In addition, community based organizations (CBOs) have been established for various alternative livelihoods such as ornamental fish breeding group, Batik group, sewing group, farming group, coir mat group etc. as a solution for destructive income generating practices and these people are currently engaged in their local business very successfully.
All turtle nests are protected on –site by the local community and hatchlings are released to the sea.
The Rekawa beach was declared as Sri Lanka’s first marine turtle sanctuary by the Department of Wildlife Conservation in 2006 as a result of TCP’s dedicated work with the community in Rekawa.
TCP’s CBECA is a multi-pronged approach with seven main components: livelihood development, infrastructure development, environmental restoration and management, awareness/capacity development, partnership building/networking, knowledge management and sharing and utilization of traditional knowledge and culture.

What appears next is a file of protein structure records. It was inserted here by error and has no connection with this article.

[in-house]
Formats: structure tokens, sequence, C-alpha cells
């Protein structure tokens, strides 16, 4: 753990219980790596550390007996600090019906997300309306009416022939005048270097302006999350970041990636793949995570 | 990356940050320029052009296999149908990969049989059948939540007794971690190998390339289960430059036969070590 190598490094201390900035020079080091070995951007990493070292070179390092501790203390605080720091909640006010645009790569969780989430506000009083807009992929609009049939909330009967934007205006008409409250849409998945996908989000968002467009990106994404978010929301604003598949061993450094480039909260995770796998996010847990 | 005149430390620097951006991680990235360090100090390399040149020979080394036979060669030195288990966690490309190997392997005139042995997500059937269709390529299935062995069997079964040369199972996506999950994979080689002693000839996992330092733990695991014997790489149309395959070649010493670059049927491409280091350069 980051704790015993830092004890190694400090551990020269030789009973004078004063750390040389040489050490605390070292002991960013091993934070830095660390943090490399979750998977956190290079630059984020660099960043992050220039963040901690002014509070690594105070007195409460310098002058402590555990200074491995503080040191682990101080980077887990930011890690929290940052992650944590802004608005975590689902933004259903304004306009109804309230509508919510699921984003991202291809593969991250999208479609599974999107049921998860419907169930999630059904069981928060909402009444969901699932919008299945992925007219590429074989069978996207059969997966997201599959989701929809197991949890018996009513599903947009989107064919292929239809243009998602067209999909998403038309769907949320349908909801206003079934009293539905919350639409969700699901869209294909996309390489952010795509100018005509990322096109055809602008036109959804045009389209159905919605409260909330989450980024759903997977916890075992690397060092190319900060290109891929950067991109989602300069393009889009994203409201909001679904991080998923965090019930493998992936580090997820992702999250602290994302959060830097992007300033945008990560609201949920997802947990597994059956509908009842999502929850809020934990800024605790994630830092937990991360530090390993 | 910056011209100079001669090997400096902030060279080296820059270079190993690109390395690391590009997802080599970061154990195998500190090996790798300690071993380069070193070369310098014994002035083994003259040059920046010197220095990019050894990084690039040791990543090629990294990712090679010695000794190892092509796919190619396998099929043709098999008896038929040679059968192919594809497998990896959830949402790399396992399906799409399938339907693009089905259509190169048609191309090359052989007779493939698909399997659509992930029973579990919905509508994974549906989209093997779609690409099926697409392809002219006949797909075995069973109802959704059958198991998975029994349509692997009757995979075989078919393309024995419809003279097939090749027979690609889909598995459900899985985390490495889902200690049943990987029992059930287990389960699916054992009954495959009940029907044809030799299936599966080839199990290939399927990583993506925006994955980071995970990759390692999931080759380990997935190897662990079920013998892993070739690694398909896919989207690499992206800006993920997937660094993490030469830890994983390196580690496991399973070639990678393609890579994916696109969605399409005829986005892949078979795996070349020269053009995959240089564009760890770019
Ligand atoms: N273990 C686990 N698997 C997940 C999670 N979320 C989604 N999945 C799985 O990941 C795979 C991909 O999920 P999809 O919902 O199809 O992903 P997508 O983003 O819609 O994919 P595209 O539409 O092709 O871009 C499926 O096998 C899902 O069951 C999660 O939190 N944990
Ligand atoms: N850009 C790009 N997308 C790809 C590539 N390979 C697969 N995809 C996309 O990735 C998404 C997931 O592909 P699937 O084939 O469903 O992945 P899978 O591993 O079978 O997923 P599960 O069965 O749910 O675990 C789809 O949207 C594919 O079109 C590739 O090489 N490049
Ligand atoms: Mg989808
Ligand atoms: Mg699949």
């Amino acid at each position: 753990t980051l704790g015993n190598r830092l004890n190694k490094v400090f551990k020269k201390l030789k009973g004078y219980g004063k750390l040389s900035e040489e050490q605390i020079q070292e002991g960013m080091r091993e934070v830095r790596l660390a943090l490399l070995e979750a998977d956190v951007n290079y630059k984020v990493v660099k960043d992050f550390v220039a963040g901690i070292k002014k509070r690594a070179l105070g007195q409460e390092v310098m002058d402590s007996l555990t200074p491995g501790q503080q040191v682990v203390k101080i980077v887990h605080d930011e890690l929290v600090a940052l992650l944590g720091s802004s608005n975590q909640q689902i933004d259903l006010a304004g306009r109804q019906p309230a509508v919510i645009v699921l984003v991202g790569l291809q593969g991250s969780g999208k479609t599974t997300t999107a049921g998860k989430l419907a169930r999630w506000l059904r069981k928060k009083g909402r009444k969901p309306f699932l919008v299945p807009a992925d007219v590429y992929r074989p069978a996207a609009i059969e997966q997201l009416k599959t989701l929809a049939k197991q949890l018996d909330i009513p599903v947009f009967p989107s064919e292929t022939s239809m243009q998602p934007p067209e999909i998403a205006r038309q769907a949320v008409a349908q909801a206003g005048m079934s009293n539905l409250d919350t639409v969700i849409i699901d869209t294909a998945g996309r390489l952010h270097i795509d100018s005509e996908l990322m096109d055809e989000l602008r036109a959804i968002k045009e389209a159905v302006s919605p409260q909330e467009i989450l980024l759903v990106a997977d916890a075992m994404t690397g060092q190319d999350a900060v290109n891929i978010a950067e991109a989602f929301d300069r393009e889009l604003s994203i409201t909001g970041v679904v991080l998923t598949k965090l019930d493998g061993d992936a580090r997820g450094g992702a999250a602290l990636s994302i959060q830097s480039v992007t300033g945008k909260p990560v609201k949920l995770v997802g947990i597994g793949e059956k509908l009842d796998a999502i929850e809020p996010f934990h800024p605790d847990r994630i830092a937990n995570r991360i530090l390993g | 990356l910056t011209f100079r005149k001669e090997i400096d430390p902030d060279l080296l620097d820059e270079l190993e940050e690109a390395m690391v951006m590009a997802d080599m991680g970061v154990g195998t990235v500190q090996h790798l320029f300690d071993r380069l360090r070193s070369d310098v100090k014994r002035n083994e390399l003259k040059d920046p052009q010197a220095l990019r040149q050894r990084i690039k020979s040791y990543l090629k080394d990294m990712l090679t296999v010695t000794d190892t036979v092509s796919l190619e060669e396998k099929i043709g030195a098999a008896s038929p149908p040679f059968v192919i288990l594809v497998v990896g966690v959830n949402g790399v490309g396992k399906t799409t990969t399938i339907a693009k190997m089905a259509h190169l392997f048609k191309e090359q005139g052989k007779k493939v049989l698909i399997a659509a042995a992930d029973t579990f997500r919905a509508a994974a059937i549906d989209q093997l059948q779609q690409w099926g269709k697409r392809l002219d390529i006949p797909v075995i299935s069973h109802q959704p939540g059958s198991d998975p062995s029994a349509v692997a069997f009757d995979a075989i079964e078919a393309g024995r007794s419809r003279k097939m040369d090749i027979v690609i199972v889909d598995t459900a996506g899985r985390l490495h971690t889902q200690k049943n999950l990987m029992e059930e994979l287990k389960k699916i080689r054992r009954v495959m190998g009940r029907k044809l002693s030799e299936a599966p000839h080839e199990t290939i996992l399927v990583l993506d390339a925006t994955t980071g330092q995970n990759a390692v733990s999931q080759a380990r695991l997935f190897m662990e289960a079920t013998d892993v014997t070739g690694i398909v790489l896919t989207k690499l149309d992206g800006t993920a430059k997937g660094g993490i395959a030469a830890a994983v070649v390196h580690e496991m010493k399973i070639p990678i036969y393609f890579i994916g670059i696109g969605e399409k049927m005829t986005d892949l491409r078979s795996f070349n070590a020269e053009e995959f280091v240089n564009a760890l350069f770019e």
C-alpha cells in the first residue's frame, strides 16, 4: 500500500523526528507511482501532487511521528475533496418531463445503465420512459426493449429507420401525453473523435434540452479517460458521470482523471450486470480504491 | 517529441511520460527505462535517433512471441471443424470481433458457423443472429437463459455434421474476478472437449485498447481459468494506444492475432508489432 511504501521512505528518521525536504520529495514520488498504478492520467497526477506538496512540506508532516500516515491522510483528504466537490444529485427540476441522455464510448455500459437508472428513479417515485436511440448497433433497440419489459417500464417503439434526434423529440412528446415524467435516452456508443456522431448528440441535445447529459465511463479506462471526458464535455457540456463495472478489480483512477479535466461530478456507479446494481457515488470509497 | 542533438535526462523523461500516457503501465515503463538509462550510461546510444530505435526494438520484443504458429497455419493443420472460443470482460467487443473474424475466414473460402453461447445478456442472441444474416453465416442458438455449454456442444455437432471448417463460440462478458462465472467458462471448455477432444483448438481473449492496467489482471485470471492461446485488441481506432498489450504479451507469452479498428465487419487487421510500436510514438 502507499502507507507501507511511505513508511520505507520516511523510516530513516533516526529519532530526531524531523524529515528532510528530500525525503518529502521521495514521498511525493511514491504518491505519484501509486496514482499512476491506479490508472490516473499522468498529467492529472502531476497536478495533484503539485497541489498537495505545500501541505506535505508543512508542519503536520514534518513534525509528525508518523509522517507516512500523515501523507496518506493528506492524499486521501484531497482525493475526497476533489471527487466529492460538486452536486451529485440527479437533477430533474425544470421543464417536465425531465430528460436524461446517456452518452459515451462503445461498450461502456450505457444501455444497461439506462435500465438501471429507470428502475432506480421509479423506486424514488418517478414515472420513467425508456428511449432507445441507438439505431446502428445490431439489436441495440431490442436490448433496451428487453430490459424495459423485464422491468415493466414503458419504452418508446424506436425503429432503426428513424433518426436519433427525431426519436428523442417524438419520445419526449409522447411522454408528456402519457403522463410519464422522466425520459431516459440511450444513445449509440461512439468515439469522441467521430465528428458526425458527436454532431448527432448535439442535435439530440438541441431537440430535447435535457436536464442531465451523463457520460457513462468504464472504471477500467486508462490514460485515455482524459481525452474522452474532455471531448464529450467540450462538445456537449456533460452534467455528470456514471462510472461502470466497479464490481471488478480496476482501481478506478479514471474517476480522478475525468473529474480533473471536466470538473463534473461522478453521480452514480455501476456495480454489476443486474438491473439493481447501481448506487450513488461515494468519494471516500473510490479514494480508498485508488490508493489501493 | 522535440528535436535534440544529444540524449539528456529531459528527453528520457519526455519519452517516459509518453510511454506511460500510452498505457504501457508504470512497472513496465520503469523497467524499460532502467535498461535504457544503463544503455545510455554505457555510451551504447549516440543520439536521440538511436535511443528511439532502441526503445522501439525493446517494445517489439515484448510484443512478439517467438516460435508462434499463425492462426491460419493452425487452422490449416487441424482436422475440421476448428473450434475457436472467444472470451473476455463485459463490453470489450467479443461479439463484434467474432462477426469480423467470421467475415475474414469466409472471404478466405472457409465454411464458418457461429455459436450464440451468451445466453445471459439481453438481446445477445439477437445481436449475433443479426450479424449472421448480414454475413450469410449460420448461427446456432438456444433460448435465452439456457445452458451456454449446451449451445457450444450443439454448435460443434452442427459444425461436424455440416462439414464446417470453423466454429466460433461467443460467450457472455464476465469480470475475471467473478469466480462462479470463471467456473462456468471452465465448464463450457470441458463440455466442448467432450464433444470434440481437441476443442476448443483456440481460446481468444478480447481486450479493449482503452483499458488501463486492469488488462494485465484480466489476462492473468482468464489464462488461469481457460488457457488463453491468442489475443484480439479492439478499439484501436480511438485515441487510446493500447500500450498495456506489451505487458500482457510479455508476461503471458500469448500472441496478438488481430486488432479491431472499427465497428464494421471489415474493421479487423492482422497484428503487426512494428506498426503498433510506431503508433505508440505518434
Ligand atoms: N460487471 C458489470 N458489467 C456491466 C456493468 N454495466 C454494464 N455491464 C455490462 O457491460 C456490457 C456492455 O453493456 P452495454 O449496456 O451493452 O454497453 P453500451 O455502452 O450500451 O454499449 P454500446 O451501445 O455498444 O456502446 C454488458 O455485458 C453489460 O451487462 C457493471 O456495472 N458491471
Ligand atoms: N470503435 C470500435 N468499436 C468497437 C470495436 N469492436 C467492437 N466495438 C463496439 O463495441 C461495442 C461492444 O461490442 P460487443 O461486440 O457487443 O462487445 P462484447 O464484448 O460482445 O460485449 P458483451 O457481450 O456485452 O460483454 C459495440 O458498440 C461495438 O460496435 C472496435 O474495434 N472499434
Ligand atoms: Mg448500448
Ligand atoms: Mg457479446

On-site marine turtle nest protection in Rekawa and Kosgoda. There was no law enforcement along the Rekawa beach prior to the TCP’s arrival in 1993. In 1996, TCP established its pioneering community-based in-situ marine turtle nest protection programme with the aim of not only protecting marine turtles but also supporting local people who depend on the coastal resources for their livelihood.
This project was implemented in collaboration with the Department of Wildlife Conservation, the University of Peradiniya, the National Aquatic Resources Agency (NARA) and the University of Ruhuna.
Mangroves provide important habitats for many fauna, including marine turtles. They are being harmed by threats such as cutting for firewood, shrimp-farming, tourism development and in some areas mangroves were also destroyed or damaged by the 2004 Asian tsunami.